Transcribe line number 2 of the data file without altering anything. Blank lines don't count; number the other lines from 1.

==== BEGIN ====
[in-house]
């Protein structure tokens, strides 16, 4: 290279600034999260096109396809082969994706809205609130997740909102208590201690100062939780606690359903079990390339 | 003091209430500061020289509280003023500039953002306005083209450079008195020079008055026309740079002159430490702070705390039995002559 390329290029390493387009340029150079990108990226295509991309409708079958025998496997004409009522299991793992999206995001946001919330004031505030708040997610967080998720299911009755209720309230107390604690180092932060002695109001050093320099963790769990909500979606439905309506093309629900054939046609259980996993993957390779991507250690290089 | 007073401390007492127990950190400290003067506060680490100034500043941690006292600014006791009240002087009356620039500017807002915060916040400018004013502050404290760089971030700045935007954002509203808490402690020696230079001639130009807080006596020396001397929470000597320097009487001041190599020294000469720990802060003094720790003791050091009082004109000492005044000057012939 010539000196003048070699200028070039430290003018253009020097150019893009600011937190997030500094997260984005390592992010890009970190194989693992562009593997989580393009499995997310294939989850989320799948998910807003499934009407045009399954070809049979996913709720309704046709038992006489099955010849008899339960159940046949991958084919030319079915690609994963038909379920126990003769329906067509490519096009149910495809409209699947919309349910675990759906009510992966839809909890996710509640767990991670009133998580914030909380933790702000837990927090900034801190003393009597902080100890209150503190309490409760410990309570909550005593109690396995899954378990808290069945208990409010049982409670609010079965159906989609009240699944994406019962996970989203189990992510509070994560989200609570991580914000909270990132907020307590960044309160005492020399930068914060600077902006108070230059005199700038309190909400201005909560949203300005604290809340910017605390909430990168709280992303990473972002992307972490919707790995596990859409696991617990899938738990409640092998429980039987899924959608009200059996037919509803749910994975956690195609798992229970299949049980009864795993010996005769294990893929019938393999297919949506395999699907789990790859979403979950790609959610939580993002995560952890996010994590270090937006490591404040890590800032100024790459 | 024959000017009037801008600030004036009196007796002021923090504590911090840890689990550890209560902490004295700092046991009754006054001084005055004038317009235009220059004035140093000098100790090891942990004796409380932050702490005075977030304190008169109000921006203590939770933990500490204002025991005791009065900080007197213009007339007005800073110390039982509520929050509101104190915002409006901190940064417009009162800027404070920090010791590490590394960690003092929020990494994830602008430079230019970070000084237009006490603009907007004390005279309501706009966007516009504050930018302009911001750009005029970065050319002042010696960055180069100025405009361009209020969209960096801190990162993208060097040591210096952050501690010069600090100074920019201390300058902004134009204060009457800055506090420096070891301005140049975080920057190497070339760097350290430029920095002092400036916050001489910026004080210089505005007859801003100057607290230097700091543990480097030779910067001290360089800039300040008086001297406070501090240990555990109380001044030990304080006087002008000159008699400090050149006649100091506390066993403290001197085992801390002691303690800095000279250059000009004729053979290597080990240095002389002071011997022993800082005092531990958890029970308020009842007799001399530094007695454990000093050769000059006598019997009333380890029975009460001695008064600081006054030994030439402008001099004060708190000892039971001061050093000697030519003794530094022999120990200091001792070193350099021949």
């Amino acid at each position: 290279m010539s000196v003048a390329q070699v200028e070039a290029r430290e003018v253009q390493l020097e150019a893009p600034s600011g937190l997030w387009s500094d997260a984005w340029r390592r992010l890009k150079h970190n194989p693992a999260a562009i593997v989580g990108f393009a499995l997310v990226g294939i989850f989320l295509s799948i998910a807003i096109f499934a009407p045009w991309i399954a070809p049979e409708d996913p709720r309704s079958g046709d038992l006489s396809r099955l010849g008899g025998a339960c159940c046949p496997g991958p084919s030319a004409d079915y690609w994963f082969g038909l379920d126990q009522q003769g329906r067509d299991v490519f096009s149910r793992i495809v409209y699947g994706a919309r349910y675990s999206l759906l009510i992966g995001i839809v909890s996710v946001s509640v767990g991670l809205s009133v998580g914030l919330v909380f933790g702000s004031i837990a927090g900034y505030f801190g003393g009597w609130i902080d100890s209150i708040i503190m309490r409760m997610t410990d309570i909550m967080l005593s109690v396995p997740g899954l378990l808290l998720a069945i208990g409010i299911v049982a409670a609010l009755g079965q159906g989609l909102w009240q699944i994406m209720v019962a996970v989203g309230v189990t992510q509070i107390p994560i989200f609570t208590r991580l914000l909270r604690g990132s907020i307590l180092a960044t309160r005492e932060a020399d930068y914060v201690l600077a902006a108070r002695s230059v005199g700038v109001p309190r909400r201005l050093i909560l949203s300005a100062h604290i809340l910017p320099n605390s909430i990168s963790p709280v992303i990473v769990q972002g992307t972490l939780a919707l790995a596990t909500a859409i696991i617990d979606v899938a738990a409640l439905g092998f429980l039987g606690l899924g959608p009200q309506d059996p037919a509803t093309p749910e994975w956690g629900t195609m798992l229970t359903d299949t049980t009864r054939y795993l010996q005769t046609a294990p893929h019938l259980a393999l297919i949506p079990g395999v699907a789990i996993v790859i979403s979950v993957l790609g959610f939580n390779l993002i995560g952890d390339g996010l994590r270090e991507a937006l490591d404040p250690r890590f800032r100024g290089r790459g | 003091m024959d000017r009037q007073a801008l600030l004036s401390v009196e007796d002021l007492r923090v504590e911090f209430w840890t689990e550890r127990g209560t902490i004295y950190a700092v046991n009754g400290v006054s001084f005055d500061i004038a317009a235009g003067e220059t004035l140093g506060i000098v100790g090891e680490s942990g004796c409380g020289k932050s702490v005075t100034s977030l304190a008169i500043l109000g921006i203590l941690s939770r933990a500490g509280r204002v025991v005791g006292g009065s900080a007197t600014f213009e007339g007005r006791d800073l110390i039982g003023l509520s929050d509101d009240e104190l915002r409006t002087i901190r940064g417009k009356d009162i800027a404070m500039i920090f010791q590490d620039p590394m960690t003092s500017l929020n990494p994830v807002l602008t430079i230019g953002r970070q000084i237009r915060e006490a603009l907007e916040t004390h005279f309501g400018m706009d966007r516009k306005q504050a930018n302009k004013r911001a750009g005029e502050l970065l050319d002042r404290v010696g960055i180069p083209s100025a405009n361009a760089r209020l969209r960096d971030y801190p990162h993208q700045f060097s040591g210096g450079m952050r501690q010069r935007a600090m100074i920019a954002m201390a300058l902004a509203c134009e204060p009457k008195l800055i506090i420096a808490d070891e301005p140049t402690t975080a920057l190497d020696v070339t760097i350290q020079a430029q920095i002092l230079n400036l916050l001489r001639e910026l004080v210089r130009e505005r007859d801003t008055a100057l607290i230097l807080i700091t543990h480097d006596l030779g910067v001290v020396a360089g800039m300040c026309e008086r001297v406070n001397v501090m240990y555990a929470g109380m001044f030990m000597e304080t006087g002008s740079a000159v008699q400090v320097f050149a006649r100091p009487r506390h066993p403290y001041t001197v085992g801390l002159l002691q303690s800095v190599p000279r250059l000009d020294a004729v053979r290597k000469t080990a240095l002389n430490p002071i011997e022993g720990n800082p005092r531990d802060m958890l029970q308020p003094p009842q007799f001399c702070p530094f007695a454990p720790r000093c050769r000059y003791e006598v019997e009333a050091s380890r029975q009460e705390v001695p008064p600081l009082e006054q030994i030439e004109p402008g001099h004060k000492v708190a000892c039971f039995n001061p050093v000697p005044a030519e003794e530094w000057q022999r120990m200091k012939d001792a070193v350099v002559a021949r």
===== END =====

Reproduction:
């Protein structure tokens, strides 16, 4: 290279600034999260096109396809082969994706809205609130997740909102208590201690100062939780606690359903079990390339 | 003091209430500061020289509280003023500039953002306005083209450079008195020079008055026309740079002159430490702070705390039995002559 390329290029390493387009340029150079990108990226295509991309409708079958025998496997004409009522299991793992999206995001946001919330004031505030708040997610967080998720299911009755209720309230107390604690180092932060002695109001050093320099963790769990909500979606439905309506093309629900054939046609259980996993993957390779991507250690290089 | 007073401390007492127990950190400290003067506060680490100034500043941690006292600014006791009240002087009356620039500017807002915060916040400018004013502050404290760089971030700045935007954002509203808490402690020696230079001639130009807080006596020396001397929470000597320097009487001041190599020294000469720990802060003094720790003791050091009082004109000492005044000057012939 010539000196003048070699200028070039430290003018253009020097150019893009600011937190997030500094997260984005390592992010890009970190194989693992562009593997989580393009499995997310294939989850989320799948998910807003499934009407045009399954070809049979996913709720309704046709038992006489099955010849008899339960159940046949991958084919030319079915690609994963038909379920126990003769329906067509490519096009149910495809409209699947919309349910675990759906009510992966839809909890996710509640767990991670009133998580914030909380933790702000837990927090900034801190003393009597902080100890209150503190309490409760410990309570909550005593109690396995899954378990808290069945208990409010049982409670609010079965159906989609009240699944994406019962996970989203189990992510509070994560989200609570991580914000909270990132907020307590960044309160005492020399930068914060600077902006108070230059005199700038309190909400201005909560949203300005604290809340910017605390909430990168709280992303990473972002992307972490919707790995596990859409696991617990899938738990409640092998429980039987899924959608009200059996037919509803749910994975956690195609798992229970299949049980009864795993010996005769294990893929019938393999297919949506395999699907789990790859979403979950790609959610939580993002995560952890996010994590270090937006490591404040890590800032100024790459 | 024959000017009037801008600030004036009196007796002021923090504590911090840890689990550890209560902490004295700092046991009754006054001084005055004038317009235009220059004035140093000098100790090891942990004796409380932050702490005075977030304190008169109000921006203590939770933990500490204002025991005791009065900080007197213009007339007005800073110390039982509520929050509101104190915002409006901190940064417009009162800027404070920090010791590490590394960690003092929020990494994830602008430079230019970070000084237009006490603009907007004390005279309501706009966007516009504050930018302009911001750009005029970065050319002042010696960055180069100025405009361009209020969209960096801190990162993208060097040591210096952050501690010069600090100074920019201390300058902004134009204060009457800055506090420096070891301005140049975080920057190497070339760097350290430029920095002092400036916050001489910026004080210089505005007859801003100057607290230097700091543990480097030779910067001290360089800039300040008086001297406070501090240990555990109380001044030990304080006087002008000159008699400090050149006649100091506390066993403290001197085992801390002691303690800095000279250059000009004729053979290597080990240095002389002071011997022993800082005092531990958890029970308020009842007799001399530094007695454990000093050769000059006598019997009333380890029975009460001695008064600081006054030994030439402008001099004060708190000892039971001061050093000697030519003794530094022999120990200091001792070193350099021949």